All about Chloe Kim’s parents: Jong and Boran sacrificed to support Kim’s dreams

Chloe Kim’s record-breaking snowboarding career continues following her gold-medal performance at the Beijing Olympics. Kim’s second Olympics felt slightly different from the first: her parents weren’t there to support her. Due to the resurgence of the Omicron variant, China set strict health and safety protocols that barred non-competitors from outside China from attending. 

“I do think for sure the biggest hurdle might be not having my parents,” Kim told People. “I mean, they are my No. 1 fans. I always look forward to seeing their faces at the bottom of the pipe, cheering me on.”

Chloe Kim’s parents, Jong Jin and Boran Yun, crossed paths in Switzerland, working for travel agencies. They moved to the United States in 1982 and started a family. They raised Chloe alongside her older sisters Erica and Tracy. 

Jong and Boran are of South Korean descent. They kept their children connected with their Korean roots by organizing an annual visit to their country of origin. “It’s cool,” Kim talked to The Washington Post about visiting South Korea. “I feel like I have another life.”

The Olympics in South Korea were extra special for Kim as her extended family saw her compete and win the gold medal. She told People:

“And a lot of my relatives over there have never really seen me compete before, so I think it’s going to be pretty cool for everyone. It’s really exciting, my whole family is really excited about it, so that gets me even more stoked.”

Jong inadvertently introduced Chloe to snowboarding: he used her as bait to convince Boran to snowboard. Kim told USA Today Sports:

“He actually dragged me to the mountain when I was 4 to bribe my mom to come snowboard with him, so it really wasn’t voluntary on my part. But I’m actually really glad he did that. And I’m really glad he just kept bringing me to the mountain.”

Chloe’s father then sent Kim to Switzerland, not to snowboard but to learn French. By then, however, the snowboarding bug had stuck. The Washington Post reported that Chloe would wake up at 4 a.m., take two trains to a halfpipe in France, and continue training. 

Kim and Jong would practice together every time he visited. Chloe demonstrated a unique talent for the sport, but her parents never forced her to do anything she didn’t want to do. 

Chloe returned to the United States aged eight, and enrolled in a developmental program. Kim and Boran homeschooled her on weekdays and drove her to Mammoth mountain to sharpen her skills. 

Jong quit her job in engineering to support Kim’s dreams. “Obviously, when I was 8, I had no idea what he was doing,” Chloe told The Washington Post. “It was, like, ‘Why is Dad home more?’ You know? But now that I think about it, you know, I feel like it was a really bold move, and I can’t believe my mom was okay with it.”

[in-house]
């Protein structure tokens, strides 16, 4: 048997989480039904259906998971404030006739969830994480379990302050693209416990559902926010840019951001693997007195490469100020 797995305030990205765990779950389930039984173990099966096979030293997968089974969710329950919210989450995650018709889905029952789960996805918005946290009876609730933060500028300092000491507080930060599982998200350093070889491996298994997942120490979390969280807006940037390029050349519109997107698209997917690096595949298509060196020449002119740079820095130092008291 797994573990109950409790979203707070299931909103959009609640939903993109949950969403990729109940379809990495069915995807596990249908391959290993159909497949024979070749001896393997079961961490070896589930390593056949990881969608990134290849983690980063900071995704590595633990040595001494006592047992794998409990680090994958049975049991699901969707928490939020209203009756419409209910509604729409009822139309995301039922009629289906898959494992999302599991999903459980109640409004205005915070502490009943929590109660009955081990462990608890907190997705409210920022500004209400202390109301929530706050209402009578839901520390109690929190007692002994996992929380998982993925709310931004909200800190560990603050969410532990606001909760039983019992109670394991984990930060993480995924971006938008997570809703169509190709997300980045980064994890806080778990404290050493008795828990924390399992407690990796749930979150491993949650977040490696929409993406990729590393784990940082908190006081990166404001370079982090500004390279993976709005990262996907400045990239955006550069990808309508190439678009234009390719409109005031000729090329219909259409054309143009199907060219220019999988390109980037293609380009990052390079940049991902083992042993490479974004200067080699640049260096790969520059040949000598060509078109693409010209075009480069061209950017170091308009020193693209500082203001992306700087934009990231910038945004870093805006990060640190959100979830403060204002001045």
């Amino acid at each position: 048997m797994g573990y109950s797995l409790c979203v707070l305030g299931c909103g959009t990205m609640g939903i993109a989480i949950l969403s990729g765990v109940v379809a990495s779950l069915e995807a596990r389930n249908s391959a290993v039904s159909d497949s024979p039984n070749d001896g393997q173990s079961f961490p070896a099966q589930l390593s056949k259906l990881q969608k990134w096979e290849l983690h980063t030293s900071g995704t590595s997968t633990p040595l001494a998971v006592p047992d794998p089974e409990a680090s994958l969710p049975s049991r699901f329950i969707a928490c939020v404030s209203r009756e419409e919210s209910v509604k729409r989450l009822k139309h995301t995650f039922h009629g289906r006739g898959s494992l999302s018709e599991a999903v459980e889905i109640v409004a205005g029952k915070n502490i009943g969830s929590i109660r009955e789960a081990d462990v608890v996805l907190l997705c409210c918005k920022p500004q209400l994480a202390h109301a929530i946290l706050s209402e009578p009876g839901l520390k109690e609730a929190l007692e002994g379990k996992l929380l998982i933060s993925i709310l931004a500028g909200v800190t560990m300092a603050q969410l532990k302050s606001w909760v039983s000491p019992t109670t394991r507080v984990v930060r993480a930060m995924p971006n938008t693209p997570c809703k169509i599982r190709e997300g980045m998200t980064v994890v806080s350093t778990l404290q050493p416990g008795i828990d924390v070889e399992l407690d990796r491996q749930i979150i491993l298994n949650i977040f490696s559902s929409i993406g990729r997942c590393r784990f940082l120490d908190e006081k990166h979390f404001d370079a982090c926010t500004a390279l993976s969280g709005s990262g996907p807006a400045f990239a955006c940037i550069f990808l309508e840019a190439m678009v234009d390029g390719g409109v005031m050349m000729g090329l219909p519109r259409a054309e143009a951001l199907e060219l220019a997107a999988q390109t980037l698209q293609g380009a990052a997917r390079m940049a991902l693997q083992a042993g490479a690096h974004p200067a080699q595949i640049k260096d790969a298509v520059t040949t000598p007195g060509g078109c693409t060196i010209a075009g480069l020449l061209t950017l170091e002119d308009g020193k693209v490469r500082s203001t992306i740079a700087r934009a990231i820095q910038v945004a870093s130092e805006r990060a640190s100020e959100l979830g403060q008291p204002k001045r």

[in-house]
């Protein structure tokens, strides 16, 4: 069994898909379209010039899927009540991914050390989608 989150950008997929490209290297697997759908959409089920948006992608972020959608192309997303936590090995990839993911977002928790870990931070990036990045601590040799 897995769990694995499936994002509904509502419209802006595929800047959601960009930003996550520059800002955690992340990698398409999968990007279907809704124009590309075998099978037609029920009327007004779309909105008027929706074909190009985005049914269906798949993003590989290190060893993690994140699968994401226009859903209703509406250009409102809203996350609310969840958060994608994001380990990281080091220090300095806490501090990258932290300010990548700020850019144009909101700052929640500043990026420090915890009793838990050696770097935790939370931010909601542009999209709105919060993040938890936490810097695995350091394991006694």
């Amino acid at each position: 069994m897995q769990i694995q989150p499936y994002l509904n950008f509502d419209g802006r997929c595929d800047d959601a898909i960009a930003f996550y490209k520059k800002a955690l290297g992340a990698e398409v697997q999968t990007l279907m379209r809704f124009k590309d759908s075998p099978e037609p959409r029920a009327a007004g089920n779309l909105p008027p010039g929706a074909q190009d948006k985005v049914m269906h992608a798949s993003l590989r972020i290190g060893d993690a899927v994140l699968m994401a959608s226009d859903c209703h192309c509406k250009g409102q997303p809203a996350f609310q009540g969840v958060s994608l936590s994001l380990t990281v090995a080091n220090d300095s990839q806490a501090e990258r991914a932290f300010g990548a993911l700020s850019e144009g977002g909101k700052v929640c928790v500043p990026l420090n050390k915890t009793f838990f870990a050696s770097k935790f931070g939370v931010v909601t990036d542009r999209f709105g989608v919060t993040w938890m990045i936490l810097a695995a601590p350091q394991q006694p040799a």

His sacrifice paid off when Chloe won a gold medal at the Pyeongchang Olympics. An emotional Chloe told Today that the win reminded her of her parents’ sacrifices. Jong told CNN that his American dream had come true. He continued:

“I was very stressed because everyone was saying Chloe was going to win gold but no one knows the result — that I cannot control. Now I’m happy, all the stress is gone. I’m the dad of an Olympic gold medalist, not many people have this kind of feeling.”

Jong told Today that Chloe was born in the year of the dragon. Chloe told NBC Olympics that Jong texted her and told her to be a dragon. Kim promised to try her best, which turned out to be gold-medal quality. 

“If I had a message to give my dad, it’d probably be ‘thank you, thank you, thank you,” Kim said in a California tourism board video. “He’s helped me so much on this crazy journey. Giving up his job, being away from my mom, and being away from home for that much just because of me? It’s a lot. And I thank him for it.”

Kim enjoys shopping trips to the mall with her mom and sisters in her free time. She told People:

“My mom and I are like best friends so we always go shopping together, we always take Reese to the park together, and I think just me living in the city, when I’m not on snow, just kind of helps a lot with my life and being normal.”

Boran made headlines at the Korean Olympics by sporting the Korean and American flags on her nails to represent the family’s dual heritage. “My mama is the cutest,” Chloe wrote alongside a photo of her mother’s nails

Jong and Boran didn’t make it to the Beijing Olympics, but their influence helped Kim conquer the world for a second time. Kim honored them via a heartfelt video made in collaboration with P&G. 

In the film, we see a young Kim drink seaweed soup, Miyeok-guk. She told People that it was her favorite dish growing up. Boran would pack containers of the soup for Jong and Kim to take on their travels to the mountains. Chloe showered more praise on her mom:

“My mom’s amazing, she’s my bestie. We do everything together. She was always the person that was a bit behind the scenes. She would stay back, she would take care of my sisters. She would work and she was like the glue that held our family together.”

In her video, Kim says that she can lean on her parents even when they are not around: “Even though they’re not there in person with me, they’re still there. They don’t have to be there for me to feel safe.”